Oconee County Commissioners took another step on Tuesday to put a referendum for a new 1 percent Transportation Special Purpose Local Option Sales Tax on the ballot in November.
Commissioners tentatively decided to ask the Board of Elections and Registration at its regular meeting next week to vote to officially respond to the request from the commissioners to put the referendum for the new sales tax on the Nov. 2 ballot.
The Board of Elections and Registration, meeting in a called session on Thursday, also issued a call for a special election on that date to fill the position of mayor in the Town of North High Shoals.
Commissioners on Tuesday also moved forward with plans for issuance of $12.5 million in general obligation bonds for construction of the new administrative building on U.S. 441 and North Main Street on the north side of Watkinsville.
The county will be taking advantage of a new bond rating upgrade from Aa2 to Aa1 by Moody’s Investors Service.
Elections Board Meeting
The Board of Elections and Registration, in its brief meeting on Thursday, was responding to a request from New High Shoals to hold a special election to replace Toby Bradberry, who died on July 11.
Bradberry had been elected mayor in 2016 and was re-elected without opposition in 2020. The special election will be to fill out Bradberry’s four-year term.
Qualification will be on Aug. 16 to 18 at the Board of Elections and Registration office, 10 Court Street, opposite the Courthouse in Watkinsville.
Advance voting with be Oct. 12 through Oct. 29, with Saturday voting on Oct. 16 and Oct. 23, at the Oconee County Civic Center, 2661 Hog Mountain Road, west of Butler’s Crossing.
Voting on election day will be at Grace Fellowship Church, 1120 Malcom Bridge Road.
Registration for the Nov. 2 election is open through Oct. 4.
Oconee County Commission Chair John Daniell told his fellow commissioners at the meeting on Tuesday that he had met with the mayors of the four cities on July 1, as planned, and each had agreed to participate in the transportation tax.
Daniell repeated what he had told the commissioners at their June 29 meeting regarding allocation of revenue from the proposed tax.
While the cap on the tax would be $56 million, the county’s share would be just more than $48 million, once the city amounts are distributed.
Daniell said the county would budget based on collection of only about 79 percent of the $48.
That means the county is expecting to receive about $38 million as its share of the income, rather than $48 million.
Based on the expected $38 million, $10.5 million (27.7 percent) would be allocated to cover transportation services currently paid out of the general fund. Property taxes are expected to be reduced as a result.
The referendum also would allocate $3 million to Multi-Use Paths, $4 million to Safety/Intersections, and $20.5 million to Paving.
The Commissioners did not take an formal action on Tuesday on the referendum.
Daniell said the item will be on the agenda on Aug. 3 and then can go to the Board of Elections and Registration for its Aug. 4 meeting.
The tax, if approved, would go into effect in April of 2022 and would run for five years or until it reached the cap.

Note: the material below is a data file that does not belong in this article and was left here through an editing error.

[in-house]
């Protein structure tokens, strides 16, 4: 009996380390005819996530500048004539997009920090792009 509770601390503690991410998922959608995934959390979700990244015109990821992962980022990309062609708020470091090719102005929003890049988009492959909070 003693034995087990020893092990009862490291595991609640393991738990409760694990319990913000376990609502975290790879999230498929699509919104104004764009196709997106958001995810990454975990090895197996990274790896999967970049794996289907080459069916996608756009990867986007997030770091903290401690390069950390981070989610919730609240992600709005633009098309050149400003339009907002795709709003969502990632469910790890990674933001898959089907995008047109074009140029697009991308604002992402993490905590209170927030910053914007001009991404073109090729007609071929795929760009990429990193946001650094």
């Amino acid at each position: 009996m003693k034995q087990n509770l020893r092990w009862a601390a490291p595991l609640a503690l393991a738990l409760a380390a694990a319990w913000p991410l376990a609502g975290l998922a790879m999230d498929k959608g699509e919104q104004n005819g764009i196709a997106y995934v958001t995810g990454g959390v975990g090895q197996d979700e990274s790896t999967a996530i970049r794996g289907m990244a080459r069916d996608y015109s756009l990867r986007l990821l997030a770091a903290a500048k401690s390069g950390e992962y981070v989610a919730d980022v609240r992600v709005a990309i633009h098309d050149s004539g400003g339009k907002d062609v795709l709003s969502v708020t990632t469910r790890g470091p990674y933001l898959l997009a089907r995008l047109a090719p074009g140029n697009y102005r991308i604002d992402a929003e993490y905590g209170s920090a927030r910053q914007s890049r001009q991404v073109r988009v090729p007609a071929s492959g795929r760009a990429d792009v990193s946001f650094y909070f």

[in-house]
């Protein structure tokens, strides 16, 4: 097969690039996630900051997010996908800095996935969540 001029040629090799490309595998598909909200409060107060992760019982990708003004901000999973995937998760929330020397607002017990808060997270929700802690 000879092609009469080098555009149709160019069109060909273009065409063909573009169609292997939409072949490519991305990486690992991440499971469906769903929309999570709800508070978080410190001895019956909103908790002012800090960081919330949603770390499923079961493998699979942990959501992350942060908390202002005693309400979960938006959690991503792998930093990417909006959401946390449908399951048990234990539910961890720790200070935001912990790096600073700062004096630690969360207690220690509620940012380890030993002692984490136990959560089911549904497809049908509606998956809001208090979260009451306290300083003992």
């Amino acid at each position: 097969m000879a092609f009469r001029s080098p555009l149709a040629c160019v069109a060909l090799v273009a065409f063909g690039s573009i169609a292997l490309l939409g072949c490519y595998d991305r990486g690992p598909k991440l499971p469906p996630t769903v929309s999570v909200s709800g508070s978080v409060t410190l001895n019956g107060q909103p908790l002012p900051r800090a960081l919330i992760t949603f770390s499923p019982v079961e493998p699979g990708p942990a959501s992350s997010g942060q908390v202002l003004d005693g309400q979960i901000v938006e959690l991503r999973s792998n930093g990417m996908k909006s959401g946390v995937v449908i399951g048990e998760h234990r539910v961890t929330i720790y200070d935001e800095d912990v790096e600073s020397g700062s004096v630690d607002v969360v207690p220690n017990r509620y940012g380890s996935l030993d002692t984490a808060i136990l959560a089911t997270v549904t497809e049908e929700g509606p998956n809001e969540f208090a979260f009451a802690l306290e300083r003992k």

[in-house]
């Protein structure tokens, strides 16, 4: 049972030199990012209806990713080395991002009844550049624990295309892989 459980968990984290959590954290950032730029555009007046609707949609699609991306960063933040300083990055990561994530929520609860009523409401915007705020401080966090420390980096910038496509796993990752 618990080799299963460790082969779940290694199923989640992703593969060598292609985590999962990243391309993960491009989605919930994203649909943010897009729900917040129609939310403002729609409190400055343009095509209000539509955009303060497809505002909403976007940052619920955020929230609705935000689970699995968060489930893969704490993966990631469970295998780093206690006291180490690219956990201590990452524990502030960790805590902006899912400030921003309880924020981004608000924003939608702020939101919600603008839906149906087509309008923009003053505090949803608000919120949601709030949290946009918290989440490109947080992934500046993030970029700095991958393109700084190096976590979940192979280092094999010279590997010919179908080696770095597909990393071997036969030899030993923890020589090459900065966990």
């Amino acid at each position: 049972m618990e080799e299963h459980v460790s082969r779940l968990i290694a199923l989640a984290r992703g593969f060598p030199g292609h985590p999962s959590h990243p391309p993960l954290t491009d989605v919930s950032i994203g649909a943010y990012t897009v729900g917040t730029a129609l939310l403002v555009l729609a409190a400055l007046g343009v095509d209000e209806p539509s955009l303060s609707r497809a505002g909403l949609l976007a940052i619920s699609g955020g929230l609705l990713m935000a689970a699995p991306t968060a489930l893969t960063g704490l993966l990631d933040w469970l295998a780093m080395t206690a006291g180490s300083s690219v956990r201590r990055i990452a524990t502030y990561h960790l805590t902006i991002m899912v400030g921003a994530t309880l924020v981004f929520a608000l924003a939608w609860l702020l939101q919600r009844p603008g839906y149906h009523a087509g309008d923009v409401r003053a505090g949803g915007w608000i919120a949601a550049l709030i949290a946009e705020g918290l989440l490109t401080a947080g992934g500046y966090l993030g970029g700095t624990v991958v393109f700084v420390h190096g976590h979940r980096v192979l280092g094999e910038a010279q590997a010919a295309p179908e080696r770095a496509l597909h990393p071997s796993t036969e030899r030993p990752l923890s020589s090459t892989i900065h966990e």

Historically, Oconee County has not sold bonds to advance fund projects covered by its Special Purpose Local Option Sales Tax.
The language of the referendum approved by voters last November, however, anticipated bond sales for construction of the proposed government building just north of Watkinsville’s city limits.
“Right now is a excellent time to go to the bond market,” Justin Kirouac, county administrator, told the Board.
The recommendation is to sell $12.5 million in bonds to be covered by the Special Purpose Local Option Sales Tax approved by voters in November.
The bonds will be set up so no payments will be necessary before the county starts collecting taxes from that referendum on Oct. 1, Kirouac explained in an email message on Wednesday.
Payments will extend to a future 2027 Special Purpose Local Option Sales Tax, he said.
Kirouac told the Board on Tuesday that the county’s upgraded bond rating to Aa1 was the result of going through the process of review for the sale of bonds for the administrative building.
“We are the smallest county both by (tax) digest, population and area in the state to receive that high of a rating,” Kirouac said.
Kirouac told the Board that the bonds already have been validated.
The Board also did not take any formal action on the bond sales but was told the bond sales will be on the agenda for action next week.
The Board of Commissioners meeting was a brief one, lasting only a little more than 20 minutes.
At the beginning, Daniell told the commissioners that the Georgia Department of Transportation finally had sent the expected letter turning Mars Hill Road back to the county.
“We're responsible for the maintenance on it now,” he said.
The first embedded video below is from the county’s live-streaming of the Commission meeting.
Daniell made his comment on the Transportation Special Purpose Local Option Sales Tax at 5:46 in the video.
Discussion of the bond issue is at 8:03 in the video.
This second video is from the Board of Elections and Registration meeting of Thursday. The video also is recorded from the live-streaming of the session.
The T-splost is needed, but less than 10% to multiuse paths (which I assume includes sidewalks) is very disappointing. I think the amount for non-motorized transportation in Athens-Clarke was nearly 50% based on citizen input. If we want to maintain Oconee's reputation for quality of life, the county needs to move toward recognizing that you cannot pave your way out of traffic congestion. This is a small county. The availability of paths would allow people to move by walking or biking especially to parks, restaurants, and shopping areas.
Label it as a roundabout tax.
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